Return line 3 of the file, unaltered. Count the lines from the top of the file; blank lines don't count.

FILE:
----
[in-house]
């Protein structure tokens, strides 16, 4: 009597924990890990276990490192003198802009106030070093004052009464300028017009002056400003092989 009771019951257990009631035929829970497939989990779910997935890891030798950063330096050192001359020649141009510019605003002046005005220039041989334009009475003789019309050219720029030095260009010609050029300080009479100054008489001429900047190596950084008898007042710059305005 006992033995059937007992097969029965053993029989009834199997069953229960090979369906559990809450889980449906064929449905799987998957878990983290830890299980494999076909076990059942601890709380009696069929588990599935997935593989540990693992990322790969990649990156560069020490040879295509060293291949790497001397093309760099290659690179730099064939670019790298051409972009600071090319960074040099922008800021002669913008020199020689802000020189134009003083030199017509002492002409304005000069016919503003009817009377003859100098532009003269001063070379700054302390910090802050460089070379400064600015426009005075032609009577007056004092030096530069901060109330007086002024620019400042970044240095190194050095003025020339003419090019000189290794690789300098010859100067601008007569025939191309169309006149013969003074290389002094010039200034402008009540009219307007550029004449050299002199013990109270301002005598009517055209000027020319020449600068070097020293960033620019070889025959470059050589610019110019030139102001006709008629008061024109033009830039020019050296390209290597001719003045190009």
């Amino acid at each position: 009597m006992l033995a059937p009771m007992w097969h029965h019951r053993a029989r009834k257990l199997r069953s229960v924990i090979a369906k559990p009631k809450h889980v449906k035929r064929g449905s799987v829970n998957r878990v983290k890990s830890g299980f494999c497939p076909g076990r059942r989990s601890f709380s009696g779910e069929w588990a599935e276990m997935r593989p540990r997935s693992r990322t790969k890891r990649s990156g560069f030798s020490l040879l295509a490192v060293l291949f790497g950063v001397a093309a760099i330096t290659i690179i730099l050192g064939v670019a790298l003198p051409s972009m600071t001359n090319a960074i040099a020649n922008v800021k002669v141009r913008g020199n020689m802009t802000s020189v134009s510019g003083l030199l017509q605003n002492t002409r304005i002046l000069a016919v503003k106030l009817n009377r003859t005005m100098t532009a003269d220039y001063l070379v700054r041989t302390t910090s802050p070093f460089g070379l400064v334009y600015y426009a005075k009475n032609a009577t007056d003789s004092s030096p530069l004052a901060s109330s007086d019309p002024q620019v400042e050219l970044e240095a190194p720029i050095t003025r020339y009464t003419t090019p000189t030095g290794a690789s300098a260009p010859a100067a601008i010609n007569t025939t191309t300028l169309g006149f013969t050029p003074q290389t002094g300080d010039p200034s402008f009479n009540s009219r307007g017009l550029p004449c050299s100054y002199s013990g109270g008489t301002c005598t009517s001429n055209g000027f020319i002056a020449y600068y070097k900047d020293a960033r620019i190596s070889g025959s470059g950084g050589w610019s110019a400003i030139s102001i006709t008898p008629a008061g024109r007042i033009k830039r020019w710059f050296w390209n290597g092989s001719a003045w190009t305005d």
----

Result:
């Amino acid at each position: 009597m006992l033995a059937p009771m007992w097969h029965h019951r053993a029989r009834k257990l199997r069953s229960v924990i090979a369906k559990p009631k809450h889980v449906k035929r064929g449905s799987v829970n998957r878990v983290k890990s830890g299980f494999c497939p076909g076990r059942r989990s601890f709380s009696g779910e069929w588990a599935e276990m997935r593989p540990r997935s693992r990322t790969k890891r990649s990156g560069f030798s020490l040879l295509a490192v060293l291949f790497g950063v001397a093309a760099i330096t290659i690179i730099l050192g064939v670019a790298l003198p051409s972009m600071t001359n090319a960074i040099a020649n922008v800021k002669v141009r913008g020199n020689m802009t802000s020189v134009s510019g003083l030199l017509q605003n002492t002409r304005i002046l000069a016919v503003k106030l009817n009377r003859t005005m100098t532009a003269d220039y001063l070379v700054r041989t302390t910090s802050p070093f460089g070379l400064v334009y600015y426009a005075k009475n032609a009577t007056d003789s004092s030096p530069l004052a901060s109330s007086d019309p002024q620019v400042e050219l970044e240095a190194p720029i050095t003025r020339y009464t003419t090019p000189t030095g290794a690789s300098a260009p010859a100067a601008i010609n007569t025939t191309t300028l169309g006149f013969t050029p003074q290389t002094g300080d010039p200034s402008f009479n009540s009219r307007g017009l550029p004449c050299s100054y002199s013990g109270g008489t301002c005598t009517s001429n055209g000027f020319i002056a020449y600068y070097k900047d020293a960033r620019i190596s070889g025959s470059g950084g050589w610019s110019a400003i030139s102001i006709t008898p008629a008061g024109r007042i033009k830039r020019w710059f050296w390209n290597g092989s001719a003045w190009t305005d």